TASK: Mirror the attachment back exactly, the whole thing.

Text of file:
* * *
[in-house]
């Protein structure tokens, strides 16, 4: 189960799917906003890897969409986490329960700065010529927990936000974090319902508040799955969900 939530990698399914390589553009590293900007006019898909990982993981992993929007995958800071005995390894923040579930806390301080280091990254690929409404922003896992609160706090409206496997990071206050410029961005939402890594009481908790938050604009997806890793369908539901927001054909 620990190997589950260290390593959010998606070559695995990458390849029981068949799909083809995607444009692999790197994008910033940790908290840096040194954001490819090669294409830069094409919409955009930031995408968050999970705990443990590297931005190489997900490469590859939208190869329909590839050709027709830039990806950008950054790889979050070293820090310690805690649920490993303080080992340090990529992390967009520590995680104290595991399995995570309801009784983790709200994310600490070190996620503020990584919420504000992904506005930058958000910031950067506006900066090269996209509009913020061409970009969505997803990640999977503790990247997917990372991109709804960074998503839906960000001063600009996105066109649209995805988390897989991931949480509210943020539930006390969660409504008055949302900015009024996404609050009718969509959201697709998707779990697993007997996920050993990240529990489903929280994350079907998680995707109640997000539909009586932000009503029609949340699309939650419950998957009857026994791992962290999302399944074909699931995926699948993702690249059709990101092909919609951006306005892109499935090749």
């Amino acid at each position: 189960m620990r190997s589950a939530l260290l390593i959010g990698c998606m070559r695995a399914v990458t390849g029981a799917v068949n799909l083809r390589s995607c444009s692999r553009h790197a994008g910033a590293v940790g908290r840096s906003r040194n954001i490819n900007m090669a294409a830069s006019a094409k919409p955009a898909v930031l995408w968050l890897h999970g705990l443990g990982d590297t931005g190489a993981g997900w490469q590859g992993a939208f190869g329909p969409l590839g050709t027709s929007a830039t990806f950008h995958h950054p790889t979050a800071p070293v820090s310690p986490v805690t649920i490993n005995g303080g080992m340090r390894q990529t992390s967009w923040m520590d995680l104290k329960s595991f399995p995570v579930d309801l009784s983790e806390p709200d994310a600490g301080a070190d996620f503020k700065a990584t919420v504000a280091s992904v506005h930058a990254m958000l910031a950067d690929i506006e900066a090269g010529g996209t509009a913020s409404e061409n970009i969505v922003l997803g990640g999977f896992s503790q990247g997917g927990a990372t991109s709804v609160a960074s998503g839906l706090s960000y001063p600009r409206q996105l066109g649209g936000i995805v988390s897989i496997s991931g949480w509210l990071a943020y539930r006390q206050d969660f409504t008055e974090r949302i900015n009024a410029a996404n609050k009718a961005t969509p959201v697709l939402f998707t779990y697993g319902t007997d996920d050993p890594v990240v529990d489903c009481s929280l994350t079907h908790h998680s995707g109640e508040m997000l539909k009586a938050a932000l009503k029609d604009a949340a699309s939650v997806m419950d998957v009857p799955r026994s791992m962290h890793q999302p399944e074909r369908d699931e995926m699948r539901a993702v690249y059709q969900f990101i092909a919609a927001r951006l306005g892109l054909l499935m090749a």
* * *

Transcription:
[in-house]
């Protein structure tokens, strides 16, 4: 189960799917906003890897969409986490329960700065010529927990936000974090319902508040799955969900 939530990698399914390589553009590293900007006019898909990982993981992993929007995958800071005995390894923040579930806390301080280091990254690929409404922003896992609160706090409206496997990071206050410029961005939402890594009481908790938050604009997806890793369908539901927001054909 620990190997589950260290390593959010998606070559695995990458390849029981068949799909083809995607444009692999790197994008910033940790908290840096040194954001490819090669294409830069094409919409955009930031995408968050999970705990443990590297931005190489997900490469590859939208190869329909590839050709027709830039990806950008950054790889979050070293820090310690805690649920490993303080080992340090990529992390967009520590995680104290595991399995995570309801009784983790709200994310600490070190996620503020990584919420504000992904506005930058958000910031950067506006900066090269996209509009913020061409970009969505997803990640999977503790990247997917990372991109709804960074998503839906960000001063600009996105066109649209995805988390897989991931949480509210943020539930006390969660409504008055949302900015009024996404609050009718969509959201697709998707779990697993007997996920050993990240529990489903929280994350079907998680995707109640997000539909009586932000009503029609949340699309939650419950998957009857026994791992962290999302399944074909699931995926699948993702690249059709990101092909919609951006306005892109499935090749």
């Amino acid at each position: 189960m620990r190997s589950a939530l260290l390593i959010g990698c998606m070559r695995a399914v990458t390849g029981a799917v068949n799909l083809r390589s995607c444009s692999r553009h790197a994008g910033a590293v940790g908290r840096s906003r040194n954001i490819n900007m090669a294409a830069s006019a094409k919409p955009a898909v930031l995408w968050l890897h999970g705990l443990g990982d590297t931005g190489a993981g997900w490469q590859g992993a939208f190869g329909p969409l590839g050709t027709s929007a830039t990806f950008h995958h950054p790889t979050a800071p070293v820090s310690p986490v805690t649920i490993n005995g303080g080992m340090r390894q990529t992390s967009w923040m520590d995680l104290k329960s595991f399995p995570v579930d309801l009784s983790e806390p709200d994310a600490g301080a070190d996620f503020k700065a990584t919420v504000a280091s992904v506005h930058a990254m958000l910031a950067d690929i506006e900066a090269g010529g996209t509009a913020s409404e061409n970009i969505v922003l997803g990640g999977f896992s503790q990247g997917g927990a990372t991109s709804v609160a960074s998503g839906l706090s960000y001063p600009r409206q996105l066109g649209g936000i995805v988390s897989i496997s991931g949480w509210l990071a943020y539930r006390q206050d969660f409504t008055e974090r949302i900015n009024a410029a996404n609050k009718a961005t969509p959201v697709l939402f998707t779990y697993g319902t007997d996920d050993p890594v990240v529990d489903c009481s929280l994350t079907h908790h998680s995707g109640e508040m997000l539909k009586a938050a932000l009503k029609d604009a949340a699309s939650v997806m419950d998957v009857p799955r026994s791992m962290h890793q999302p399944e074909r369908d699931e995926m699948r539901a993702v690249y059709q969900f990101i092909a919609a927001r951006l306005g892109l054909l499935m090749a």